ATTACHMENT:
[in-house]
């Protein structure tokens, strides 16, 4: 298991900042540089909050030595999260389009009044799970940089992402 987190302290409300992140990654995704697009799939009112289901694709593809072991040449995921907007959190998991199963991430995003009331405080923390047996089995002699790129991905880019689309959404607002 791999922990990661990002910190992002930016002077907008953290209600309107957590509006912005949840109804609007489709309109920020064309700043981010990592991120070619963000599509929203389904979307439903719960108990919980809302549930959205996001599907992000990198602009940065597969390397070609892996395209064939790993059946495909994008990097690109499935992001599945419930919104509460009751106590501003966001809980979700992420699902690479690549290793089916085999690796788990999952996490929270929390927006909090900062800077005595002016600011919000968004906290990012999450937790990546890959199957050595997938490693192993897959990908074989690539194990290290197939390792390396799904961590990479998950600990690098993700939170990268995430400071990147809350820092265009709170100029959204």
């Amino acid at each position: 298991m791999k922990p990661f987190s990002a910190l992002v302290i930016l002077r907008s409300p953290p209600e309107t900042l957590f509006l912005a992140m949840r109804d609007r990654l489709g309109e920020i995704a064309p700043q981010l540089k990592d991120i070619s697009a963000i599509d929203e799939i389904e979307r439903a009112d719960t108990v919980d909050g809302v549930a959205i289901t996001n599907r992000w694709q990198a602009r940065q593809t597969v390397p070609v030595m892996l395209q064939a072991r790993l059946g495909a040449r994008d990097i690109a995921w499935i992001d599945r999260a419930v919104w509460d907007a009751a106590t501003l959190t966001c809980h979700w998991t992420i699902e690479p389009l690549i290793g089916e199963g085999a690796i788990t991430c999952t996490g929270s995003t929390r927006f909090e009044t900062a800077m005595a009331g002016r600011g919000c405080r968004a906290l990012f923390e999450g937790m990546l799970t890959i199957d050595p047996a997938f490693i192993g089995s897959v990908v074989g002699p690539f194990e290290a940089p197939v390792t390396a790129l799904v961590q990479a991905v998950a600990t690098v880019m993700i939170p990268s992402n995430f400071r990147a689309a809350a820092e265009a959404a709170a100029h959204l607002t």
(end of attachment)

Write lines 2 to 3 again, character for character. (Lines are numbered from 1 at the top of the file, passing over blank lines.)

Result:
């Protein structure tokens, strides 16, 4: 298991900042540089909050030595999260389009009044799970940089992402 987190302290409300992140990654995704697009799939009112289901694709593809072991040449995921907007959190998991199963991430995003009331405080923390047996089995002699790129991905880019689309959404607002 791999922990990661990002910190992002930016002077907008953290209600309107957590509006912005949840109804609007489709309109920020064309700043981010990592991120070619963000599509929203389904979307439903719960108990919980809302549930959205996001599907992000990198602009940065597969390397070609892996395209064939790993059946495909994008990097690109499935992001599945419930919104509460009751106590501003966001809980979700992420699902690479690549290793089916085999690796788990999952996490929270929390927006909090900062800077005595002016600011919000968004906290990012999450937790990546890959199957050595997938490693192993897959990908074989690539194990290290197939390792390396799904961590990479998950600990690098993700939170990268995430400071990147809350820092265009709170100029959204």
């Amino acid at each position: 298991m791999k922990p990661f987190s990002a910190l992002v302290i930016l002077r907008s409300p953290p209600e309107t900042l957590f509006l912005a992140m949840r109804d609007r990654l489709g309109e920020i995704a064309p700043q981010l540089k990592d991120i070619s697009a963000i599509d929203e799939i389904e979307r439903a009112d719960t108990v919980d909050g809302v549930a959205i289901t996001n599907r992000w694709q990198a602009r940065q593809t597969v390397p070609v030595m892996l395209q064939a072991r790993l059946g495909a040449r994008d990097i690109a995921w499935i992001d599945r999260a419930v919104w509460d907007a009751a106590t501003l959190t966001c809980h979700w998991t992420i699902e690479p389009l690549i290793g089916e199963g085999a690796i788990t991430c999952t996490g929270s995003t929390r927006f909090e009044t900062a800077m005595a009331g002016r600011g919000c405080r968004a906290l990012f923390e999450g937790m990546l799970t890959i199957d050595p047996a997938f490693i192993g089995s897959v990908v074989g002699p690539f194990e290290a940089p197939v390792t390396a790129l799904v961590q990479a991905v998950a600990t690098v880019m993700i939170p990268s992402n995430f400071r990147a689309a809350a820092e265009a959404a709170a100029h959204l607002t």